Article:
Two recent high tides shut down Pacific Coast Highway

Sand berms in Huntington Beach placed by local officials prevent rising tides. Kiyyaa Semeret | Lariat










The Southern California coast has receiving high and heavy tides for the past two weeks. Seal Beach was flooded after part of a sand berm that was meant to block off the water was washed away by the rising sea water on Tuesday, Jan. 17. These sand berms have been put up along the coast by both city officials and private contractors as the city and its residents attempt to keep themselves dry.

High tides flooded streets in the Surf Side area Tuesday morning, which remained in place for 24 hours, leaving behind damage to homes and vehicles, residents told KCAL

Residents of the beach colony spoke to KCAL about the damages and concerns with the flooding. One resident had water coming through the first-floor bedroom window. Many residents also used sandbags to help deter the water and keep their homes dry.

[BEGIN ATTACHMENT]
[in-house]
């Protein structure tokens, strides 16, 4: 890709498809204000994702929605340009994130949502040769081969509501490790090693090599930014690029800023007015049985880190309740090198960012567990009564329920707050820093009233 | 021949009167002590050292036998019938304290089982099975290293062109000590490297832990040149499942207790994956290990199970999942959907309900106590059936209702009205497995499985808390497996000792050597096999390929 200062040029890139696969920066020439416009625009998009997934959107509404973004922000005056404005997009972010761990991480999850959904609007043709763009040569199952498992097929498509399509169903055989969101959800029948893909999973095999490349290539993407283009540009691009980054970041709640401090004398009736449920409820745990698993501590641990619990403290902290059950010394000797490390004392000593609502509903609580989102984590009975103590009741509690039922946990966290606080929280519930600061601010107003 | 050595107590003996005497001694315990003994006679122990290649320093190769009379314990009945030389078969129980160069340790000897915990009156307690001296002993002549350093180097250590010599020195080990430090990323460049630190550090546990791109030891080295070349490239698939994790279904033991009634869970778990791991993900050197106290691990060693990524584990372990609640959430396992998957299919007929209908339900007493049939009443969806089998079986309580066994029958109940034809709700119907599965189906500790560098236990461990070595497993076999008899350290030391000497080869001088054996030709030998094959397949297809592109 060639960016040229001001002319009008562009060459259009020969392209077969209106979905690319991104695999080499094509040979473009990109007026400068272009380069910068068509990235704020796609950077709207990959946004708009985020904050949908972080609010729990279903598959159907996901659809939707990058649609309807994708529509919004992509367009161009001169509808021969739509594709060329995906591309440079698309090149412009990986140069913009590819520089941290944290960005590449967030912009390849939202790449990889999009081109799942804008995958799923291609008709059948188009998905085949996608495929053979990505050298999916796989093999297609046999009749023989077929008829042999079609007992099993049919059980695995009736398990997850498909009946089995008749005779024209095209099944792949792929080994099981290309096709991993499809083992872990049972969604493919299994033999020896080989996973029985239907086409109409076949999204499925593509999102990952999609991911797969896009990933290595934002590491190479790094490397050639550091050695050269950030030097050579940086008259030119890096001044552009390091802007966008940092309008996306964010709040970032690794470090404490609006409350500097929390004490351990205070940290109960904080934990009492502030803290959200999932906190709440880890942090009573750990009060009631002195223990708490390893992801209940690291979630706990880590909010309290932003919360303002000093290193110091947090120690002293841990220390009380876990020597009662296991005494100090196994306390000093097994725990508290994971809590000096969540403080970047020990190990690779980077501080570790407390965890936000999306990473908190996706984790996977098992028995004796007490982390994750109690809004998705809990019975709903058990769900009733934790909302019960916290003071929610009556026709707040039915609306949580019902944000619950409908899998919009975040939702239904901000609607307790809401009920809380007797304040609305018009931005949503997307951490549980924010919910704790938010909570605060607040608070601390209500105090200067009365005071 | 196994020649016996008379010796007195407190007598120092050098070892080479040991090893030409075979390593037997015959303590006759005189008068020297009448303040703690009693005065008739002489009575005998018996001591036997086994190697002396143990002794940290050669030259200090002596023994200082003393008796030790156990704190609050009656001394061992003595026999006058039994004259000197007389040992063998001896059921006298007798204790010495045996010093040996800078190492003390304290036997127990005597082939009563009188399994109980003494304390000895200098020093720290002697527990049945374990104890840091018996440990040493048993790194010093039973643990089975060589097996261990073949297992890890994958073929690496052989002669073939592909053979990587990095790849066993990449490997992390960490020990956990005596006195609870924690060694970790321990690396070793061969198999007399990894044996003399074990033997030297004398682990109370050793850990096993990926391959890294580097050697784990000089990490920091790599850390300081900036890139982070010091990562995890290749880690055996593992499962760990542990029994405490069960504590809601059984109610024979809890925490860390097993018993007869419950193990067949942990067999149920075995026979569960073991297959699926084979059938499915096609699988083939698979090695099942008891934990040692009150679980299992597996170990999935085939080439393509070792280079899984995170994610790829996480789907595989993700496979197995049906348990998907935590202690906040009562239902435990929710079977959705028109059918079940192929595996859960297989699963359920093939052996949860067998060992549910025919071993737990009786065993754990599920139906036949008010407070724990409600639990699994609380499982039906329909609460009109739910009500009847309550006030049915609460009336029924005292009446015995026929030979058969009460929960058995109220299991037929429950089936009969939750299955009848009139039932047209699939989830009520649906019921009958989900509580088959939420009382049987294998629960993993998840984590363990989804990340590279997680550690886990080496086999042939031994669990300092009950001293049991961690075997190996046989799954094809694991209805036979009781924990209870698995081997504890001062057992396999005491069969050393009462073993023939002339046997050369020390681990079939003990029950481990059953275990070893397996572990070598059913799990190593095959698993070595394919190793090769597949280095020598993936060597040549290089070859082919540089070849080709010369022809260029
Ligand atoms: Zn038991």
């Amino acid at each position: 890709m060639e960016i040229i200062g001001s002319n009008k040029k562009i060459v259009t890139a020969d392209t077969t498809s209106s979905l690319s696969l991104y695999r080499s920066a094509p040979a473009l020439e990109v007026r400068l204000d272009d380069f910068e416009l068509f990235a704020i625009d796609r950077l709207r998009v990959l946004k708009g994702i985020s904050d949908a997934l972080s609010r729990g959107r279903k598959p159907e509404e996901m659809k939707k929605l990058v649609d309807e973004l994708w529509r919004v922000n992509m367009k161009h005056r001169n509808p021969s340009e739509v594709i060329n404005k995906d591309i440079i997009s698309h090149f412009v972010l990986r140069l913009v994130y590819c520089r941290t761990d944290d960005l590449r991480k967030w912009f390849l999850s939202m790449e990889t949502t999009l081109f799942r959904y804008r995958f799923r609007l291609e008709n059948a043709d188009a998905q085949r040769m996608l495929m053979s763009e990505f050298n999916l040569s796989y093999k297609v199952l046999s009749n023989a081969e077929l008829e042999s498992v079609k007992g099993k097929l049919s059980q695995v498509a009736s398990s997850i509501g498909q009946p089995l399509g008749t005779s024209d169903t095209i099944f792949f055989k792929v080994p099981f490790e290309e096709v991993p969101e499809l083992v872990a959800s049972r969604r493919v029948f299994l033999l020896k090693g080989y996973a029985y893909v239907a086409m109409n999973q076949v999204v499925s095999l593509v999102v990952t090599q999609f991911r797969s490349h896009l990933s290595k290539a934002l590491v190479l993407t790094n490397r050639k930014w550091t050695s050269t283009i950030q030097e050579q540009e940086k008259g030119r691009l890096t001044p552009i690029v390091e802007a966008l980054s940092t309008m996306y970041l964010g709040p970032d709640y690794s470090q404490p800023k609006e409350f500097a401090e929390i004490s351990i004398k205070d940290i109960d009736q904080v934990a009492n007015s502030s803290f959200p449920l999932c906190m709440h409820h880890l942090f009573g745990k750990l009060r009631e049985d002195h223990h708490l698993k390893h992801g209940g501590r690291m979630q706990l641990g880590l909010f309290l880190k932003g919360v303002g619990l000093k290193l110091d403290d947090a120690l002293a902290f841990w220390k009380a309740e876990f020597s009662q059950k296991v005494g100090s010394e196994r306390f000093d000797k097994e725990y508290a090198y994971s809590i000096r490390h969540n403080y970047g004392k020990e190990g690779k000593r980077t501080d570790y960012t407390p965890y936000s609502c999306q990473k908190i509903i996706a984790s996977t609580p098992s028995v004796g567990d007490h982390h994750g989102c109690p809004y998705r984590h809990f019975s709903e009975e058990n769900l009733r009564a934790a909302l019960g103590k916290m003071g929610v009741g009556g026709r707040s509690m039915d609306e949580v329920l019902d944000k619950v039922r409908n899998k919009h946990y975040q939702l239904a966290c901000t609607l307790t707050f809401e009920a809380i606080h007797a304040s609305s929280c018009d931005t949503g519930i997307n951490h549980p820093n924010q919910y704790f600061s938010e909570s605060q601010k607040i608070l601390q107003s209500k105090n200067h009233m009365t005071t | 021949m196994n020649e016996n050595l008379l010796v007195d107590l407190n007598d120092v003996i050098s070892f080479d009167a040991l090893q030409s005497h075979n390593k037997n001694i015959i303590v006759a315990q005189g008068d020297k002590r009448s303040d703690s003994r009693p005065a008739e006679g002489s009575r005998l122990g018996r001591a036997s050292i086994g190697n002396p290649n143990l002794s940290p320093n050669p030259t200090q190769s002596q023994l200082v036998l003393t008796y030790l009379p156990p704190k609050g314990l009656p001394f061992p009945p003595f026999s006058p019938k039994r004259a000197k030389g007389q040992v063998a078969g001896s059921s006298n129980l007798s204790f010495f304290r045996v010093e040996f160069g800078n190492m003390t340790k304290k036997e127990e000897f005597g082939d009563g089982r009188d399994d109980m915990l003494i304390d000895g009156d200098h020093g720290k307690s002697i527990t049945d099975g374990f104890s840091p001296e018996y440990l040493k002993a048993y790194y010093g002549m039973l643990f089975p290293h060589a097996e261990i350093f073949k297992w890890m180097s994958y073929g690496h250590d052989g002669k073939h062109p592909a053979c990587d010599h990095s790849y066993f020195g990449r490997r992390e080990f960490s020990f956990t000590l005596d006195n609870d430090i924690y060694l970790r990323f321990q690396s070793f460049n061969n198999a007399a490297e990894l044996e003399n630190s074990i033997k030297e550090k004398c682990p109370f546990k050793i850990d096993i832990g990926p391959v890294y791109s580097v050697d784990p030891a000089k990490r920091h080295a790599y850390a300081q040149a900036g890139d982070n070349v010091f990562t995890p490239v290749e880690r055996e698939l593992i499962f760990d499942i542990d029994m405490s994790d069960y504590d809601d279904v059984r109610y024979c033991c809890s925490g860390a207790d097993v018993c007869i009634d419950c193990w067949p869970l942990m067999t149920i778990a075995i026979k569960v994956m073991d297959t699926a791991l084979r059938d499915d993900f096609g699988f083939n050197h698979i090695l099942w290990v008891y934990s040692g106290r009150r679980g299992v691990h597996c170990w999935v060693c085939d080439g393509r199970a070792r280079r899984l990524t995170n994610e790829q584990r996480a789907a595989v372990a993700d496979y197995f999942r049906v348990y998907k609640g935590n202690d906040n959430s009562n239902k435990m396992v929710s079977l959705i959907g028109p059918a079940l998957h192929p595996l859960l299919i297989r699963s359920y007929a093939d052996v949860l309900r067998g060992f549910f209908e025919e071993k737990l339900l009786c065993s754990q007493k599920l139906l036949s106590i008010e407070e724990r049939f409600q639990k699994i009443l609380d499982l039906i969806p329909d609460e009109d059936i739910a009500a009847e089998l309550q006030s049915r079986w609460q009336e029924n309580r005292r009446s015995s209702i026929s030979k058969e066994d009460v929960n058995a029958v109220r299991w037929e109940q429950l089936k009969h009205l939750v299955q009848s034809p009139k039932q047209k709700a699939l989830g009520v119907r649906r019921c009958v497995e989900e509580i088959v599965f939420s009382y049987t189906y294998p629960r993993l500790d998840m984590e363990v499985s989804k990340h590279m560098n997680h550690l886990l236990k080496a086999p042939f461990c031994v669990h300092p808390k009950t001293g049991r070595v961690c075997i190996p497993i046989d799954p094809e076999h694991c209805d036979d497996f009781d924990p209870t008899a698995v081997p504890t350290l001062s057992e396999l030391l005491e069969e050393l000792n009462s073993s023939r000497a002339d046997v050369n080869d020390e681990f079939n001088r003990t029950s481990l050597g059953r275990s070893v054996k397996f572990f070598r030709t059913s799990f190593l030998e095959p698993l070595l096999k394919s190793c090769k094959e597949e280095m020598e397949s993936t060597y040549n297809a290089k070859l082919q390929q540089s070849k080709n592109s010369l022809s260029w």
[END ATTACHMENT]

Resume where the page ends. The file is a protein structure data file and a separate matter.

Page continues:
Homeowner Rick Mockapetris told KCAL about the damage he received from the water. 

“I had about four feet of water in my basement,” he said. “It was not so great. I’ve had this house for about 30 years. When the ocean comes in, it’s game over.”

One week after the incident, the Pacific Coast Highway in Huntington Beach also flooded on Tuesday, Jan. 24. High tide washed over into Bolsa Chica State Beach’s parking lot and then on both lanes of the PCH.

Both the north and southbound lanes were shut down shortly after the incident around 11 a.m. The northbound lane reopened around 9 p.m., south bound the next afternoon.